Gravimetric analysis is used to determine the amount of water in a sample of copper sulfate in this case. Three procedures are to be followed during the experiment; the first one helps determining the quantity of copper ion in the hydrated copper sulfate, then, determining the amount of water in the sample thanks to the second procedure, and finally, analyzing the sulfate ion present in the sample using the third procedure. In gravimetric analysis, a solid product is formed after reacting a compound with another material. The composition of the sample can then be easily deducted because the composition of the solid product is already known.
In the first procedure (A), hydrated copper sulfate is reacted with oxine, during the second one (B), the sample is heated to determine the amount of water it contains, while deduction will be used in the third procedure (C), to determine the quantity of sulfate in the sample of hydrated copper sulfate.
The first procedure consists of analyzing copper ion in hydrated copper sulfate. First, a hot plate is turned on and heated to 70°C, in the meantime, 0.3g of Cux(SO4)y . zH2O is collected and poured into a 250ml beaker, then, 100ml of distilled water is added to dissolve Cux(SO4)y . zH2O. One gram and a half of ammonium acetate is also added to the beaker, and then 5ml of glacial acetic acid is poured in the same recipient. The beaker is placed on the hot plate, and the temperature is checked using a thermometer. While the beaker is on the plate, 3% 8-hydroxy-quinoline (oxine) is gradually added to the beaker and simultaneously stirred using a glass stir rod until a precipitate appears. The mixture is then stirred for about 5 minutes, while another beaker of distilled water is heated over a second plate for filtration. After 5 minutes have elapsed, the mixture is left to allow settlement of the green-yellow precipitant. Using gravity filtration, the mixture is slowly filtered through a foiled cone-shaped filter paper. After it is complete, the precipitate is transferred to a small beaker covered with perforated aluminum foil. The beaker is left for a week so that the precipitate completely dries; after this period of time, the precipitate is filtered by weighing the filter paper with the precipitate, then subtracting the mass of the filter paper.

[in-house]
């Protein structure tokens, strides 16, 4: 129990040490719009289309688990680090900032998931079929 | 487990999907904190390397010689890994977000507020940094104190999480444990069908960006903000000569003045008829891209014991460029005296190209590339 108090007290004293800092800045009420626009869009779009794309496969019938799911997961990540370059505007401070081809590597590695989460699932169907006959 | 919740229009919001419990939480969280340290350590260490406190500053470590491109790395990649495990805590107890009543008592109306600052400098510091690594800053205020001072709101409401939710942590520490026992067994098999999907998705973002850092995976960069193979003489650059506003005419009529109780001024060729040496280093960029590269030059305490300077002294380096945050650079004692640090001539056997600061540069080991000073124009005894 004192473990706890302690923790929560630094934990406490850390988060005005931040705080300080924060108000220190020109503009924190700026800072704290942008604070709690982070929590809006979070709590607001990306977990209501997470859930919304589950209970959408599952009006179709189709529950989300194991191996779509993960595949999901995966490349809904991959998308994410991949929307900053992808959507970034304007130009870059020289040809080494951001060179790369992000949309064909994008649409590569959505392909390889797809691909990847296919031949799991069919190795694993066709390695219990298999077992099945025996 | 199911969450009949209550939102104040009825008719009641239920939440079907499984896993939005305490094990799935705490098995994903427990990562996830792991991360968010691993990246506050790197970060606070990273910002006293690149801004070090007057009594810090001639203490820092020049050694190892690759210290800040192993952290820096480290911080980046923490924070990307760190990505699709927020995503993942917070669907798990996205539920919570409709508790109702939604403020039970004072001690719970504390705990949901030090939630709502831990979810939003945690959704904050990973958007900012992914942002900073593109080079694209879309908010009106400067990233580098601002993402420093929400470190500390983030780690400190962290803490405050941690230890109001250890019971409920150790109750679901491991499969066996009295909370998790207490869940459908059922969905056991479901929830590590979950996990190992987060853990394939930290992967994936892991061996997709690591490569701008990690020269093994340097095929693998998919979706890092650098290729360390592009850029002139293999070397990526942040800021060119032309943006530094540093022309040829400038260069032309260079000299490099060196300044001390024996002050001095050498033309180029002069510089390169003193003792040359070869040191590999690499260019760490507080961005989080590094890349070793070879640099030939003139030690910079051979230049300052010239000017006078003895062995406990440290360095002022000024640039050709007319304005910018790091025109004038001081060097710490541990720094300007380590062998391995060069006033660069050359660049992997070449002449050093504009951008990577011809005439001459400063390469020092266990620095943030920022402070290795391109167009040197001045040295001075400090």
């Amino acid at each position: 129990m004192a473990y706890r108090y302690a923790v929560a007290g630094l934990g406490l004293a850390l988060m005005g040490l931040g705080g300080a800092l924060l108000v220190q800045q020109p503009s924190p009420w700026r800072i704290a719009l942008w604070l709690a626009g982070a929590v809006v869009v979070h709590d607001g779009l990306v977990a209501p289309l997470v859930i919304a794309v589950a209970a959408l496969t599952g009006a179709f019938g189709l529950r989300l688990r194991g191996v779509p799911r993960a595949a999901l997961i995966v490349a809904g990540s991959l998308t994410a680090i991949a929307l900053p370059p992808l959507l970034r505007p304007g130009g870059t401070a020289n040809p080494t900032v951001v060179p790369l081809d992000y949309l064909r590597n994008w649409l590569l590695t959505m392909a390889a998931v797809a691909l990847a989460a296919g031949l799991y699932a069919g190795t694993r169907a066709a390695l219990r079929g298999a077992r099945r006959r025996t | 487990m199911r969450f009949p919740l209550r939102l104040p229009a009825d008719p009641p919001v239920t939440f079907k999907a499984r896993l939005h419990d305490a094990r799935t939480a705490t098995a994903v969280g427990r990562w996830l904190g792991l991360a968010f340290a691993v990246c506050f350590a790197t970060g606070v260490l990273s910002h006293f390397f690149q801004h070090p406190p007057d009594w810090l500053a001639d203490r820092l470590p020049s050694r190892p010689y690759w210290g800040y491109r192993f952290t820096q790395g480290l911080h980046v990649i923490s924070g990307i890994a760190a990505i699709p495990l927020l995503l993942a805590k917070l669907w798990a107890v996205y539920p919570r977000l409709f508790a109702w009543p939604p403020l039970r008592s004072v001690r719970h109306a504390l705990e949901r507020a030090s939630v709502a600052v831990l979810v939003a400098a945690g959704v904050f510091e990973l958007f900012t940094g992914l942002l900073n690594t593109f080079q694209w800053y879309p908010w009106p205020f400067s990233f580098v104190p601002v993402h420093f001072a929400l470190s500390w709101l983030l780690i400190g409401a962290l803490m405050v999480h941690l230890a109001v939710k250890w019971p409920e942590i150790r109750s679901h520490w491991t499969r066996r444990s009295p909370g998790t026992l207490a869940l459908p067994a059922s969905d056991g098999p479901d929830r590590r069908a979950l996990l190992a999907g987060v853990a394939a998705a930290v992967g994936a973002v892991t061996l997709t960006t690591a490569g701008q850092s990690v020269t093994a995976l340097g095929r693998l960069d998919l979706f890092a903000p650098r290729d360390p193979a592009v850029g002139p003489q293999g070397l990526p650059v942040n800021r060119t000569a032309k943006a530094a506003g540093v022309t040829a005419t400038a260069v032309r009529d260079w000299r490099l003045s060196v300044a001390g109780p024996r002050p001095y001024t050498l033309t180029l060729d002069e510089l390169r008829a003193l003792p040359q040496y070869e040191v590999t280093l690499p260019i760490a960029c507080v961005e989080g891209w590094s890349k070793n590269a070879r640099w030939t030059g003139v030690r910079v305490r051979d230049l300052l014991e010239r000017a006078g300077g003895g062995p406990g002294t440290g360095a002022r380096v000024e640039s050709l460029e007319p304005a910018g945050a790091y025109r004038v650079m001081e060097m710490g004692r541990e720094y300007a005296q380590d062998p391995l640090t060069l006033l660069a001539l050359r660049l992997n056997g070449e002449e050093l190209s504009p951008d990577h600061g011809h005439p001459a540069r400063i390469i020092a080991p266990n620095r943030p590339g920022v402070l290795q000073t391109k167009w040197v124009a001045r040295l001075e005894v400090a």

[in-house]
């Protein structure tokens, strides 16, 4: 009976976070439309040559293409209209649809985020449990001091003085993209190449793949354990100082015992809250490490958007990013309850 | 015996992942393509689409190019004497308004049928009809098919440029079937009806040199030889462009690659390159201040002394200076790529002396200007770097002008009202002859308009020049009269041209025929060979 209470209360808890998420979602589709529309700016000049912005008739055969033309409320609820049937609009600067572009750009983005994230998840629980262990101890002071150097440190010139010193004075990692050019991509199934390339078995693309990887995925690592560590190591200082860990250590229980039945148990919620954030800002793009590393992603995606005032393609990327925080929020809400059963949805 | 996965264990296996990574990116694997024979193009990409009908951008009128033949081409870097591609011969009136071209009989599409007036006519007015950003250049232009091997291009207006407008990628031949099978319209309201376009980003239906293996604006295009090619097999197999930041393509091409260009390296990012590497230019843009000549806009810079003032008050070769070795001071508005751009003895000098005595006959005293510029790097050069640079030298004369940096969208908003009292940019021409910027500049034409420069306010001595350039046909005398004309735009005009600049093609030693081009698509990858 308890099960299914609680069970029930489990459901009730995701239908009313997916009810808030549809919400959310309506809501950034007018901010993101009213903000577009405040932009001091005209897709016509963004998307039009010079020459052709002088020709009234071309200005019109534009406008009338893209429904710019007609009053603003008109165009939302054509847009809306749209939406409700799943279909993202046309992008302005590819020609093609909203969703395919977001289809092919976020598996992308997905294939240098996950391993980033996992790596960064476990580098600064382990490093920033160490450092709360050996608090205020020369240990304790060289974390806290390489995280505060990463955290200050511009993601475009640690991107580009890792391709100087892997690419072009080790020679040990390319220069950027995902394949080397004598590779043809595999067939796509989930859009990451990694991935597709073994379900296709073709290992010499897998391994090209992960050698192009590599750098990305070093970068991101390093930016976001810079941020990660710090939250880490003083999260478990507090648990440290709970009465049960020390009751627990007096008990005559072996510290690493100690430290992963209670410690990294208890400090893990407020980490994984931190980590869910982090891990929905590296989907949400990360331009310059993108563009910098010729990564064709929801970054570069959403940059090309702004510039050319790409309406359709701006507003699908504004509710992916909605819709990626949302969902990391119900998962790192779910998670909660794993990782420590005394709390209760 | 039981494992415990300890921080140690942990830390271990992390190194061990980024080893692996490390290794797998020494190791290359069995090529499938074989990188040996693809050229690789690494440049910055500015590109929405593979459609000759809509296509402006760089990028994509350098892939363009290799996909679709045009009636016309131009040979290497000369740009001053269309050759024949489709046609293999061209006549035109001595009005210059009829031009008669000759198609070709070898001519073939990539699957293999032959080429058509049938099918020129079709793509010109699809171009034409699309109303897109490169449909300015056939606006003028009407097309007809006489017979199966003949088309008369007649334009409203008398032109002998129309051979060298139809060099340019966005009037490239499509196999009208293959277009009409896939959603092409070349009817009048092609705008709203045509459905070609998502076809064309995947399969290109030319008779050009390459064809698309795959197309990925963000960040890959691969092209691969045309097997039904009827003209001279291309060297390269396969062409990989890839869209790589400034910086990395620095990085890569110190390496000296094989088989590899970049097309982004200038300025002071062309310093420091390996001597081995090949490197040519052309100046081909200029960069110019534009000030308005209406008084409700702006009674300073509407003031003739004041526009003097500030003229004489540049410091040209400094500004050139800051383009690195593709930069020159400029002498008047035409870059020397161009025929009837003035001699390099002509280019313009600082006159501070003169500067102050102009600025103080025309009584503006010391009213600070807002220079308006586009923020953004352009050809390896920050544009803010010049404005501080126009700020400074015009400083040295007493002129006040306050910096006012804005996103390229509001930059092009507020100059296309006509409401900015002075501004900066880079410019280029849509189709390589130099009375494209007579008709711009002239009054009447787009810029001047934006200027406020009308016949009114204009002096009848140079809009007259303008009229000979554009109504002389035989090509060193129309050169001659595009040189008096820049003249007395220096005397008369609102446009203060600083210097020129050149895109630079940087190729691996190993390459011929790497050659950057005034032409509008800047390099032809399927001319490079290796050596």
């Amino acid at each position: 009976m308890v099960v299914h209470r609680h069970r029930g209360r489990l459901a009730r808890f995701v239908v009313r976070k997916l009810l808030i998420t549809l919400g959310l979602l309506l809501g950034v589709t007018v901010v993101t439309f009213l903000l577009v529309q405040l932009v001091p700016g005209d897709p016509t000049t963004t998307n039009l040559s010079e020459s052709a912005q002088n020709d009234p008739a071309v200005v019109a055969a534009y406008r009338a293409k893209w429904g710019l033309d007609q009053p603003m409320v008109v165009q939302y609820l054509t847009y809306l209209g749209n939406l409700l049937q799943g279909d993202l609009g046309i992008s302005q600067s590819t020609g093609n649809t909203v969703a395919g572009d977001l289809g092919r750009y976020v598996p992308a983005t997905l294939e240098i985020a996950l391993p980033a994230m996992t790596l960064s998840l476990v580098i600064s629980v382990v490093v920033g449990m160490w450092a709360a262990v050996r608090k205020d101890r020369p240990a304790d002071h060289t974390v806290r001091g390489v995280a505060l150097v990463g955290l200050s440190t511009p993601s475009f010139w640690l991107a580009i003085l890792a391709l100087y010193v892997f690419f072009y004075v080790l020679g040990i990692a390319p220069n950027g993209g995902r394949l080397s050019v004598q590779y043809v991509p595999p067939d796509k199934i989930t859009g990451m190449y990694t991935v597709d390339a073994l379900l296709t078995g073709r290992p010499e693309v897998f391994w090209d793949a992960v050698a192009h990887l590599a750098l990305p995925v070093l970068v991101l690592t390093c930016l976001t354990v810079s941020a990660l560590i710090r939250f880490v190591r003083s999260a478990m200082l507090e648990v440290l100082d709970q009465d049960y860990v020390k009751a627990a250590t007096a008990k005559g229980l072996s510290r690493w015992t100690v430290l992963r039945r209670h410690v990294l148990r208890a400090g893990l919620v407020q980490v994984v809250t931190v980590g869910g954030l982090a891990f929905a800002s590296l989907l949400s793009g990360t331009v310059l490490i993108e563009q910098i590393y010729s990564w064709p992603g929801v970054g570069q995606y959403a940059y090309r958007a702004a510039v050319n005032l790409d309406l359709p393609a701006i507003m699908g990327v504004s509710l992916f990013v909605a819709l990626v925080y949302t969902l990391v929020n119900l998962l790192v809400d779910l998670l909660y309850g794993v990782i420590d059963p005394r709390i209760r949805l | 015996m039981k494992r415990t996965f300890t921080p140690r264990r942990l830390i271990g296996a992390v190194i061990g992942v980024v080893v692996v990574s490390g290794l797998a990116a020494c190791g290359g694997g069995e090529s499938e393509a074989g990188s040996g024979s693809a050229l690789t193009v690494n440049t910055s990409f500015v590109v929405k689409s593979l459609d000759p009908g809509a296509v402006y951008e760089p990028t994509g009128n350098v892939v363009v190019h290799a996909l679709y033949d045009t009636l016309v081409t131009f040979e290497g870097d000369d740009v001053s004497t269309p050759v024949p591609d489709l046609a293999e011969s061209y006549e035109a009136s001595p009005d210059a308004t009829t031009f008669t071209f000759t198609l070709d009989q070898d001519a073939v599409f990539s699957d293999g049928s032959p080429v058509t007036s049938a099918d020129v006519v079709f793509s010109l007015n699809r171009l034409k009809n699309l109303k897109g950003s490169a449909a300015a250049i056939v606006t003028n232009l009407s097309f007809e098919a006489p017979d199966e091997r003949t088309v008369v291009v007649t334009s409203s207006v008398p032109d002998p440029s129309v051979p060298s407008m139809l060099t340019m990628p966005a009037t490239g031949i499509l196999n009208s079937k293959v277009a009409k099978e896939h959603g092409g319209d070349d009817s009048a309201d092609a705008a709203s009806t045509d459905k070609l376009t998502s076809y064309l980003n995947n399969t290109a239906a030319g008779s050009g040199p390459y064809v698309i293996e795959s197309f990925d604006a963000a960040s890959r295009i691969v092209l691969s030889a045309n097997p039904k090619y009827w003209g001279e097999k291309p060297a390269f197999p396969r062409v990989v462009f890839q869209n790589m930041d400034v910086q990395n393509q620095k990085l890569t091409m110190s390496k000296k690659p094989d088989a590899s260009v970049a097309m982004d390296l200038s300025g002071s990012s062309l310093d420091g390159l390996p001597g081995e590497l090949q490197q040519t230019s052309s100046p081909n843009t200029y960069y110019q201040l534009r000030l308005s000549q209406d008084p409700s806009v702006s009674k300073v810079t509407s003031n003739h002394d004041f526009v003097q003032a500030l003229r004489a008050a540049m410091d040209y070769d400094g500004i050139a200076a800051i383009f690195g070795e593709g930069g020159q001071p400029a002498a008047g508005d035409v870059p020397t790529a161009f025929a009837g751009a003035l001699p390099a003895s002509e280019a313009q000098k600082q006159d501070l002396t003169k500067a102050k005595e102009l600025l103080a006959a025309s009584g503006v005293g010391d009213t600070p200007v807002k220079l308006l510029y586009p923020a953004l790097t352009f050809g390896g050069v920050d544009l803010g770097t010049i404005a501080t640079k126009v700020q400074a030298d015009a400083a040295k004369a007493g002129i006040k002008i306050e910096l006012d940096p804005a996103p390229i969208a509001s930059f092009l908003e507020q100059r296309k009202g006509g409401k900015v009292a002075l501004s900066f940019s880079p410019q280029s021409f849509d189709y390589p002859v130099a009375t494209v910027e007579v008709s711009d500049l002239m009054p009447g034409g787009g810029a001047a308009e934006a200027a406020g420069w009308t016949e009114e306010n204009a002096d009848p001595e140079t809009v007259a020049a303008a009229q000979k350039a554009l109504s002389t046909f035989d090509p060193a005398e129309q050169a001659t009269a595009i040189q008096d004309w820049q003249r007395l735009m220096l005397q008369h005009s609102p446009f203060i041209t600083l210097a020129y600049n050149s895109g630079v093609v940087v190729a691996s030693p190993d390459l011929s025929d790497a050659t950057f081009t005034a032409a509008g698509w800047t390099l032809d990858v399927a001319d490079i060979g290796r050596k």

Then comes the second procedure in which the amount of water in the sample is analyzed. First, a meeker burner is lighted and the ring clamp is set 4-6 inches above the flame to avoid overheating or damages to the crucible, then a clean crucible is heated for 5 minutes and allowed to cool down over a ceramic tile for 15 minutes. After the crucible is weighed, it is filled with 2g Cux(SO4)y . zH2O, and placed back over low flame for 15 other minutes with the lid partially covering it.
The flame is then turned off, and the crucible completely covered and left to cool down, then it is weighed. The sample is heated again for 5 more minutes, and the weighed. This procedure is repeated until two consecutive mass measurements differ by not more than 0.1g. The mass loss after heating determines the quantity of evaporated water that was previously present in the sample before heating.
The last procedure is done by deducting the percent of sulfate in the Cux(SO4)y . zH2O sample. Knowing that the sample contains copper, sulfate, and water, and having the previously calculated percent of copper and evaporated water from A and B procedures, the percent of sulfate can be determined by difference, therefore, no experiment is needed for the last procedure (C).
DATA AND RESULTS
During the first procedure, the mass of the precipitate was 0.183g. Knowing that 0.364g of Cux(SO4)y . zH2O (A1) and 1.003g of dry Cu(C9H6ON)2 were calculated, the mass was deduced using the following equation (A3), then, the Cu percent was determined using = 50.27% (A4).
In procedure B, the crucible alone weighed 27.350g (B1), and 29.358g with the Cux(SO4)y . zH2O sample (B2), Cux(SO4)y . zH2O sample equals B2-B1 = 2.005g (B3). Moreover, the heated crucible plus the Cux(SO4)y sample weighed 28.919g (B4), therefore the amount of lost water was B2-B4 = 0.613g, its percent equals = 30.6% (B6).
Therefore, SO4 percent in the Cux(SO4)y . zH2O sample is = 19.13%.
The three procedures (A), (B), and (C), performed during the experiment permitted the analysis of the hydrated copper sulfate sample, thus determining the percent of each of its components, that is, water (30.6%), copper (50.27%), and sulfate (19.13%), on the initial sample of hydrated copper sulfate. Using this data, the ratio could also be deduced, ratio of H2O/Cu(SO4)approximately equals 6, therefore, x=1, y=1, and z=6, meaning a ratio of 1:1:6.